Subaru Legacy B4 Maryport
Subaru Legacy B4
THINK of a high-performance four-wheel-drive saloon, and Audi’s S4 will normally spring to mind. But if you’re in the market for a fast but practical executive, should Subaru’s new model be on your list?
The company is attempting to rebrand the Legacy with this latest generation. Bosses hope to change it from a capable but alternative choice to a serious contender in a market dominated by the
Audi A4, BMW 3-Series and Mercedes C-Class.
It’s all-new from the ground up, and is not only bigger than before, but also better built and more powerful. So we put the B4 2.5 GT model through its paces.
See the Legacy on the road and it has plenty of presence. It’s chunkier and more muscular than the model it replaces – although it’s not as striking as the concept displayed at January’s Detroit Motor Show.
Pedestrian crash laws have forced Subaru to redesign the front end, and the bonnet is raised by 100mm as a result. Further back the car is more convincing, with aggressive flared wheelarches housing huge 18-inch alloys and a neatly penned tail.
The newcomer is nearly 100mm longer, 50mm wider and 80mm higher than before, plus the wheelbase is 80mm longer. As a result, there’s more space inside, especially in the rear. The designers have also focused on improving quality – and to a certain extent, they’ve succeeded. Higher-grade materials give the interior a luxurious feel – these include soft leather on the seats and a polished aluminium-style finish for the centre console. But it’s still a long way behind the standard offered by Audi.
Under the bonnet, the B4 gets a revamped 2.5-litre turbocharged flat-four-cylinder boxer engine. This produces 281bhp at 6,000rpm – up from 256bhp – while torque rises 7Nm to 350Nm between 2,000rpm and 5,600rpm. Plus, because the turbo sits closer to the exhaust manifold, it’s more responsive and suffers less lag.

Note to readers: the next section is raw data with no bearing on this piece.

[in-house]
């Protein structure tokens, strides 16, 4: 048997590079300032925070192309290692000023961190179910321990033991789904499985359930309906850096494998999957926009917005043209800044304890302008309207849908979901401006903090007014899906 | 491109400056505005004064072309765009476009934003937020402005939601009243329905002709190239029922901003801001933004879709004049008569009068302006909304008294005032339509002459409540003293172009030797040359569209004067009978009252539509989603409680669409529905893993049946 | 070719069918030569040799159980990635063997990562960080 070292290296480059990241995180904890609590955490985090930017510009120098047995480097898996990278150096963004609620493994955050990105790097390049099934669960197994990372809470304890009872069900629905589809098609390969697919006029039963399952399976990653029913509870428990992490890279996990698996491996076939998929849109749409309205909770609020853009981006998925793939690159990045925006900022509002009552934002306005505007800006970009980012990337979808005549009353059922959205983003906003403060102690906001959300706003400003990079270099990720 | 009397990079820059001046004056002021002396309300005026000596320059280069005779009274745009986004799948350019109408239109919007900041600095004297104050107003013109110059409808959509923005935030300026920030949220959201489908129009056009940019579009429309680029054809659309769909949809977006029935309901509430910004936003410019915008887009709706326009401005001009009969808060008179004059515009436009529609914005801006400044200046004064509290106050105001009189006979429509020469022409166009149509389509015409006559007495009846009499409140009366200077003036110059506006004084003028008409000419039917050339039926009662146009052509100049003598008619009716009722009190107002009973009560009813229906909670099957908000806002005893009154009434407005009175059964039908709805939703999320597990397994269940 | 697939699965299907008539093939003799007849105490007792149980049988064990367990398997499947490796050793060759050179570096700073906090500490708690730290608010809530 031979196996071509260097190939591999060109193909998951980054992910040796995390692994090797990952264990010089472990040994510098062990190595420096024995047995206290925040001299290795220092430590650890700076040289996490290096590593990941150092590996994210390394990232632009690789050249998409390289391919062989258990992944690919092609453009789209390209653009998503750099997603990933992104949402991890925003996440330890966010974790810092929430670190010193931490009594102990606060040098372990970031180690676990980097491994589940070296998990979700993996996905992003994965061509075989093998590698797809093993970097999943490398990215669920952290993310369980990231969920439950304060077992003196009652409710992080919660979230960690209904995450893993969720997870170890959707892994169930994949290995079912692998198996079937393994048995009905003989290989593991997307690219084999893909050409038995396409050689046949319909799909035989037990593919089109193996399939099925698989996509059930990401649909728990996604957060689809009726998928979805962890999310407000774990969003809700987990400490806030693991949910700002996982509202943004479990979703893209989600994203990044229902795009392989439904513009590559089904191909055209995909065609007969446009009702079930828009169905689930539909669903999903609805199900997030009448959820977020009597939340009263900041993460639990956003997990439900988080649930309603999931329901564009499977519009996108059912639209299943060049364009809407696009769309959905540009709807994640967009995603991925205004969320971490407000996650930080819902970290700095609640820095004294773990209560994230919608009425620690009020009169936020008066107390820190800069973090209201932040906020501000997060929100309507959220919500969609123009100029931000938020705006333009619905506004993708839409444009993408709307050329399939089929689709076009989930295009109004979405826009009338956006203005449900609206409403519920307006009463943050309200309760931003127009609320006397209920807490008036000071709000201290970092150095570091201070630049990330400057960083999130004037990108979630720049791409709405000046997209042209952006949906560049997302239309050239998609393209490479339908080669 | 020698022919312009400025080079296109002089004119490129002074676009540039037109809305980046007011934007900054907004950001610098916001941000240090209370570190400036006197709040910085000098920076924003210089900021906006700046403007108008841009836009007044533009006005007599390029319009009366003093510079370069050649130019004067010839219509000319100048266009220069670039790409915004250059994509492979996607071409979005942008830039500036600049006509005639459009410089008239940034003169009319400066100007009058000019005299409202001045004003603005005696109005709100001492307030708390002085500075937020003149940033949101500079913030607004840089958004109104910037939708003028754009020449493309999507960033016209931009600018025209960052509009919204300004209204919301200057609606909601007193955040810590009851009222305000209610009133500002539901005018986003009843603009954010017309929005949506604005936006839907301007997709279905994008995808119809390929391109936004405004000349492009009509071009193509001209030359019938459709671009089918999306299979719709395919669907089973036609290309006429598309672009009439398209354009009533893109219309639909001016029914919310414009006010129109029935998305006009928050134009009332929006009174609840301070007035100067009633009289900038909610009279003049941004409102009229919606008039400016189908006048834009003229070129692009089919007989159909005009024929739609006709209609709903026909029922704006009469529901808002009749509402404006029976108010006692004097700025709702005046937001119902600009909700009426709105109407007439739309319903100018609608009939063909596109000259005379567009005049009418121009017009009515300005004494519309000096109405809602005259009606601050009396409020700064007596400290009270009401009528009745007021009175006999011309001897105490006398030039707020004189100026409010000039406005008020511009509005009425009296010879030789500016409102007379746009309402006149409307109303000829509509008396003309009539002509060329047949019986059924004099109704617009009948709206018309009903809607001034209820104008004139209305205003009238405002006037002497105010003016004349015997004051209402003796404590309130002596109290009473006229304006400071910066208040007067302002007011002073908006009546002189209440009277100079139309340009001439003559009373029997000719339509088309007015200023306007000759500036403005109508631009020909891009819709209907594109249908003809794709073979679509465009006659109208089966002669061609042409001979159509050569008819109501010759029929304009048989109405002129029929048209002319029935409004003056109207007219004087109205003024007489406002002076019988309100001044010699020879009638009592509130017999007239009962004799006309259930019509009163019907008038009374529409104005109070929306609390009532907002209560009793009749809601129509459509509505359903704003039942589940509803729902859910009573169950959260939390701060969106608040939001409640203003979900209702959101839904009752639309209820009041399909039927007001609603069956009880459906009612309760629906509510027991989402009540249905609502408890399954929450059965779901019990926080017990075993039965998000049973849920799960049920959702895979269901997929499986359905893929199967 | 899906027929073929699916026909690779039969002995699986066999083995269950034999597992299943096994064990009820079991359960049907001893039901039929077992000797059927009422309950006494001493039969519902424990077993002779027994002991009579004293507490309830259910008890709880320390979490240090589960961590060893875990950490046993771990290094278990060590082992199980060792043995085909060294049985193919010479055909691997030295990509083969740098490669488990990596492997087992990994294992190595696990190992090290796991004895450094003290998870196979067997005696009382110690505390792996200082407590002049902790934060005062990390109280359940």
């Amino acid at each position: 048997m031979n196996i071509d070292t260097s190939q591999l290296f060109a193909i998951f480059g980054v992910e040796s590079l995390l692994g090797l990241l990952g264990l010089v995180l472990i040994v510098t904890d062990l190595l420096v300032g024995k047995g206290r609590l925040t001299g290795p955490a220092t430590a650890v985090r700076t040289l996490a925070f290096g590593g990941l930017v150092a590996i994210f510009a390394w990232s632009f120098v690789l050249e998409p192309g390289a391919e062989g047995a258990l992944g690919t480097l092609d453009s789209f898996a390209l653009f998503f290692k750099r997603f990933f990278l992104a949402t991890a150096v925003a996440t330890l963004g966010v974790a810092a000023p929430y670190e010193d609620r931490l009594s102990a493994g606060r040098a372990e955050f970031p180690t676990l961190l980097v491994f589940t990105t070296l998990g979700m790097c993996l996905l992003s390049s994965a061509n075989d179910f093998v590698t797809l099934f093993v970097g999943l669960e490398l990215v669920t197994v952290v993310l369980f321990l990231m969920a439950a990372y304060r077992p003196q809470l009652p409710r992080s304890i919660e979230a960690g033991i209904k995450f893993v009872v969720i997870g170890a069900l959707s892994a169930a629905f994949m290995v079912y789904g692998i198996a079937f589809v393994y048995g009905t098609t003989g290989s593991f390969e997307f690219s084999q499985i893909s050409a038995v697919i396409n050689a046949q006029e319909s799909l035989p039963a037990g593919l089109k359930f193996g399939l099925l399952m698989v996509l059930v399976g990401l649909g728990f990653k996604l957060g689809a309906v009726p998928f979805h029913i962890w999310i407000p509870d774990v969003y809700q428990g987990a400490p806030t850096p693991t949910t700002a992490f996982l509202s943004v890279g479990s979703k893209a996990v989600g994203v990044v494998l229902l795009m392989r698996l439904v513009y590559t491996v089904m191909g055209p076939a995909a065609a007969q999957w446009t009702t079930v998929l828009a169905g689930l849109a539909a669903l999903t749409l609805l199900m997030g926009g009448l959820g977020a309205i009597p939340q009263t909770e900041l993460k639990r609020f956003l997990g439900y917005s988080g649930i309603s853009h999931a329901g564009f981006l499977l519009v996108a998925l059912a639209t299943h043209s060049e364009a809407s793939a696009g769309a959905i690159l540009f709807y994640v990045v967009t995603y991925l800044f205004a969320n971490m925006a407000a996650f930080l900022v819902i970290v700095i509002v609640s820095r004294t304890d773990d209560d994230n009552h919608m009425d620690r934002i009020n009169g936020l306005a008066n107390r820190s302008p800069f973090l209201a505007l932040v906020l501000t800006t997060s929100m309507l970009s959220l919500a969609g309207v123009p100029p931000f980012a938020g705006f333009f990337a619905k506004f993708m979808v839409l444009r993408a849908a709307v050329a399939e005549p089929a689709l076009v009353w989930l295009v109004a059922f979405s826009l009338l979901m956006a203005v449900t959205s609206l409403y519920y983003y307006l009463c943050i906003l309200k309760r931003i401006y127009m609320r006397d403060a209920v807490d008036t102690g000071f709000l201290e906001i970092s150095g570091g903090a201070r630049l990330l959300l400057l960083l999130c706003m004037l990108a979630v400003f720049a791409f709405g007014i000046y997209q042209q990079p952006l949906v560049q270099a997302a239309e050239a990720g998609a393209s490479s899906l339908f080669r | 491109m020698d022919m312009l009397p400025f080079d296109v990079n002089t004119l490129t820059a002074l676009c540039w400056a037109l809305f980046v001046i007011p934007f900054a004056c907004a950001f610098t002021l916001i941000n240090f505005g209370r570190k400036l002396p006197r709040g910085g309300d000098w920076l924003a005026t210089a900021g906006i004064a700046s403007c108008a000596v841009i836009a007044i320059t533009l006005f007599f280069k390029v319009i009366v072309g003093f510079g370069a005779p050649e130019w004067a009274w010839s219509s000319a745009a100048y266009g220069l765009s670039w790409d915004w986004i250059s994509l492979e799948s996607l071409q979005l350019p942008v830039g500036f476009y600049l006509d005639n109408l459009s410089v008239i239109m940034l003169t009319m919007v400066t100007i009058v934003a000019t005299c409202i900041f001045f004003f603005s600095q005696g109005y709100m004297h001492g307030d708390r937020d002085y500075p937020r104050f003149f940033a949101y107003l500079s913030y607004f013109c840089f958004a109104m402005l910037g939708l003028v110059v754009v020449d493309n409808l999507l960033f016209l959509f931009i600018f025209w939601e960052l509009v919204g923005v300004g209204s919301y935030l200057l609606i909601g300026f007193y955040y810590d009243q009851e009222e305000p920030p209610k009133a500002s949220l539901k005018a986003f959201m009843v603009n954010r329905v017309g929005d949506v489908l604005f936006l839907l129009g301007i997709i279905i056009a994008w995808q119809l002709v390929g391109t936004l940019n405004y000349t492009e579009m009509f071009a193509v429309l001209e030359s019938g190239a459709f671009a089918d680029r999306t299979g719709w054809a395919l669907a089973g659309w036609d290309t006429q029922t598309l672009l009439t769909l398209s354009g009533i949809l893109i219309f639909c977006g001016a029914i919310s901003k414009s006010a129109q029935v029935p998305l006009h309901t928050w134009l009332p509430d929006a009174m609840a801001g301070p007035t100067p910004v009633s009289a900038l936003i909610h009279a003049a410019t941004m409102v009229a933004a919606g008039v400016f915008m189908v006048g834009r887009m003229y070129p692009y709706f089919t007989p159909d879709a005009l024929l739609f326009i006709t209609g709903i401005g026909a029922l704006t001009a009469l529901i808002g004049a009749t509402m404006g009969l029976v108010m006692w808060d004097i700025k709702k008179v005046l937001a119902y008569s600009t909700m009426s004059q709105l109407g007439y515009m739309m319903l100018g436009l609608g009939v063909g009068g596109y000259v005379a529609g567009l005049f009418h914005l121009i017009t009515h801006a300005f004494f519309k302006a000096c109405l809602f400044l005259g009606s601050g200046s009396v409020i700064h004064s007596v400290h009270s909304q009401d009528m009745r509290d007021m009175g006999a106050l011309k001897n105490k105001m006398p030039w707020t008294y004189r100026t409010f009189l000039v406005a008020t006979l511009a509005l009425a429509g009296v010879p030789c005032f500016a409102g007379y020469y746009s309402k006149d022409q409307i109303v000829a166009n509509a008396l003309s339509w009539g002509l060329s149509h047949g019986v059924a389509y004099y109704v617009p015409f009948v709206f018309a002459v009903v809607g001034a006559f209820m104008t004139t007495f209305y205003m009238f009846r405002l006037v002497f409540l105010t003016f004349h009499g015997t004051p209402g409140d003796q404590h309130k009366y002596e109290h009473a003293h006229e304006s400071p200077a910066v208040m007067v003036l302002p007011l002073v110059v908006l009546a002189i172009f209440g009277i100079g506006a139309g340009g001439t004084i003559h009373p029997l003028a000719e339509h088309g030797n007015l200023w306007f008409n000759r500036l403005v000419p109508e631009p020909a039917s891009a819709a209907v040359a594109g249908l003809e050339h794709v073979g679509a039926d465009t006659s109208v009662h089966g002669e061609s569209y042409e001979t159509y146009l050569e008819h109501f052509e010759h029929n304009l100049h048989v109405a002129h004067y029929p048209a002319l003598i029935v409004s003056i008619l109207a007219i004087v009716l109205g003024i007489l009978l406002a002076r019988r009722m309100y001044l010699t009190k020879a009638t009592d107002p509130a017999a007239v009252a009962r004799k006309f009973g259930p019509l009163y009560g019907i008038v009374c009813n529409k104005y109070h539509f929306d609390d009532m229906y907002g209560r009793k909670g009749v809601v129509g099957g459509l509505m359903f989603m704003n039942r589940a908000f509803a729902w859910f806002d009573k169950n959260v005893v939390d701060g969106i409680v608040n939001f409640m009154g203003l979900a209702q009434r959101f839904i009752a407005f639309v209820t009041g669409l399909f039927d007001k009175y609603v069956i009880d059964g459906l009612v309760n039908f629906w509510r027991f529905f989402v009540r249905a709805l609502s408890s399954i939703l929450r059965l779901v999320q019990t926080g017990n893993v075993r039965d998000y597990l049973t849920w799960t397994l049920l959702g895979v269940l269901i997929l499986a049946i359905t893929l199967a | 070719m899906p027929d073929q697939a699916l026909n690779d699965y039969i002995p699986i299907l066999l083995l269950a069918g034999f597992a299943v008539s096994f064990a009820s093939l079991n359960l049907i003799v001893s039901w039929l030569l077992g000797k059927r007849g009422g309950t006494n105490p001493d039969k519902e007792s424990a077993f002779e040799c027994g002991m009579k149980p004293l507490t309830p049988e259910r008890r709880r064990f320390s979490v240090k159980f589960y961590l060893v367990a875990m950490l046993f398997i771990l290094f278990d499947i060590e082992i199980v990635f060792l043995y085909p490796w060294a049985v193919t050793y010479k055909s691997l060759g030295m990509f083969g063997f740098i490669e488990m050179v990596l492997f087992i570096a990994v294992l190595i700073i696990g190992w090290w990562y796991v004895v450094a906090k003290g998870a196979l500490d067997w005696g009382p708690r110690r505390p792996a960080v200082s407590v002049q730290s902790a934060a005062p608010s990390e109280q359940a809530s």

Subaru’s SI Drive system gives owners a choice of three throttle response settings via a dial on the centre console. Yet even in the softest mode, the engine remains very muscular. It powers the car from 0-60mph in only five seconds, and emits a characterful warbling sound.
In-gear response is also impressive, and while we would still prefer the six-speed manual version, the automatic box shifts smoothly. Drivers can also change up or down using the polished aluminium paddles on the steering wheel.
As ever, though, the engine is let down by its poor economy and high CO2 output. However, to offset this, buyers can choose a diesel. Subaru says there will be a newer, cleaner version of the outgoing Legacy's 2.0-litre oil-burning unit available when sales start next year.
On the road, the Legacy feels even more planted. In addition to a four-wheel-drive transmission, it features a new double-wishbone rear suspension set-up. The B4 turns into corners more sharply, while the rear end stays low and flat, and generates more grip than ever before. Plus, while the new power-steering could do with more weight, ride comfort is excellent.
It adds up to an impressive all-round package – one that is a genuine competitor to the very best German models. Yet it will still take a brave buyer to choose the Legacy over an S4.
Rival: Audi S4
latest S4 has traded in its V8 for a more efficient V6, but the supercharged 3.0-litre unit is just as potent. While power is down 11bhp to 328bhp, torque is up 30Nm to 440Nm – which means storming pace. Plus, thanks to the engine’s smaller capacity, the Audi promises respectable 29.4mpg economy.
Author: Peter Lyon